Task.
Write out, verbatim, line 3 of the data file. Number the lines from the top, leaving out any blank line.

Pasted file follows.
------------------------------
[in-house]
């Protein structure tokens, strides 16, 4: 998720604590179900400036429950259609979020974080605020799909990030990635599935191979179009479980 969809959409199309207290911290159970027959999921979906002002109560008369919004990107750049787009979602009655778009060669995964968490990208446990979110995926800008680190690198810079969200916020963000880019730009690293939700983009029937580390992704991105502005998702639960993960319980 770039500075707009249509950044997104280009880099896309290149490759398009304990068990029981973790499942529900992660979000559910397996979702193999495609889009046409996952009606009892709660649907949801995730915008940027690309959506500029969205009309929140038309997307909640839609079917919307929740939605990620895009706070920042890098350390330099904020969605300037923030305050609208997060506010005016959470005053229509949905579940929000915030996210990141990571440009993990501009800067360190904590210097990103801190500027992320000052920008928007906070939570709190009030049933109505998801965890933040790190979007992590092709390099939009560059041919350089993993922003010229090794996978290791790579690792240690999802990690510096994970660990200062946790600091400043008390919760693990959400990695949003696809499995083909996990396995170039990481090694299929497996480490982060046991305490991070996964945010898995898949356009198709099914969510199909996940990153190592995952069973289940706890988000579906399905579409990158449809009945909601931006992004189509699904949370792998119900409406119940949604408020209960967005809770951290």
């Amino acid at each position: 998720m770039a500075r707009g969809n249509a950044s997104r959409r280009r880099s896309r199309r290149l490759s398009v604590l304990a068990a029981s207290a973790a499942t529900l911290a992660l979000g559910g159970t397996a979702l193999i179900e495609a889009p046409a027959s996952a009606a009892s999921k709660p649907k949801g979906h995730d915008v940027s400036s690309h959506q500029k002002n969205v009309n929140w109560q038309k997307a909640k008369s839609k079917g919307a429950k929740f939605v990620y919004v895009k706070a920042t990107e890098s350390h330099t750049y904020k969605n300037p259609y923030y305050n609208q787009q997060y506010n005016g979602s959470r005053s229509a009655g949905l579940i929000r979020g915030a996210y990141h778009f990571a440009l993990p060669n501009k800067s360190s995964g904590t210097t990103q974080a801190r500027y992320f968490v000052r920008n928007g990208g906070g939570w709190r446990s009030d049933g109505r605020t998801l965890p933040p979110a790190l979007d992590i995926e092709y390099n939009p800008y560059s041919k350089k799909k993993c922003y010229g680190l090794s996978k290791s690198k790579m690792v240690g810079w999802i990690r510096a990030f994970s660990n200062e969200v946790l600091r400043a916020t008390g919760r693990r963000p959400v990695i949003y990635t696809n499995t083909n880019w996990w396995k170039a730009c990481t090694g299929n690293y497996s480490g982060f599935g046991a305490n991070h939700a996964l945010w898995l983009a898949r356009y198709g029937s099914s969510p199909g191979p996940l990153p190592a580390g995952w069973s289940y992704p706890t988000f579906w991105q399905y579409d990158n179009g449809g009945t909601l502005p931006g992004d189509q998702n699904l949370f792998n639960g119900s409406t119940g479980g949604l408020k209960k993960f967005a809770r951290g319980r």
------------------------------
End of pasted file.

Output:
């Amino acid at each position: 998720m770039a500075r707009g969809n249509a950044s997104r959409r280009r880099s896309r199309r290149l490759s398009v604590l304990a068990a029981s207290a973790a499942t529900l911290a992660l979000g559910g159970t397996a979702l193999i179900e495609a889009p046409a027959s996952a009606a009892s999921k709660p649907k949801g979906h995730d915008v940027s400036s690309h959506q500029k002002n969205v009309n929140w109560q038309k997307a909640k008369s839609k079917g919307a429950k929740f939605v990620y919004v895009k706070a920042t990107e890098s350390h330099t750049y904020k969605n300037p259609y923030y305050n609208q787009q997060y506010n005016g979602s959470r005053s229509a009655g949905l579940i929000r979020g915030a996210y990141h778009f990571a440009l993990p060669n501009k800067s360190s995964g904590t210097t990103q974080a801190r500027y992320f968490v000052r920008n928007g990208g906070g939570w709190r446990s009030d049933g109505r605020t998801l965890p933040p979110a790190l979007d992590i995926e092709y390099n939009p800008y560059s041919k350089k799909k993993c922003y010229g680190l090794s996978k290791s690198k790579m690792v240690g810079w999802i990690r510096a990030f994970s660990n200062e969200v946790l600091r400043a916020t008390g919760r693990r963000p959400v990695i949003y990635t696809n499995t083909n880019w996990w396995k170039a730009c990481t090694g299929n690293y497996s480490g982060f599935g046991a305490n991070h939700a996964l945010w898995l983009a898949r356009y198709g029937s099914s969510p199909g191979p996940l990153p190592a580390g995952w069973s289940y992704p706890t988000f579906w991105q399905y579409d990158n179009g449809g009945t909601l502005p931006g992004d189509q998702n699904l949370f792998n639960g119900s409406t119940g479980g949604l408020k209960k993960f967005a809770r951290g319980r």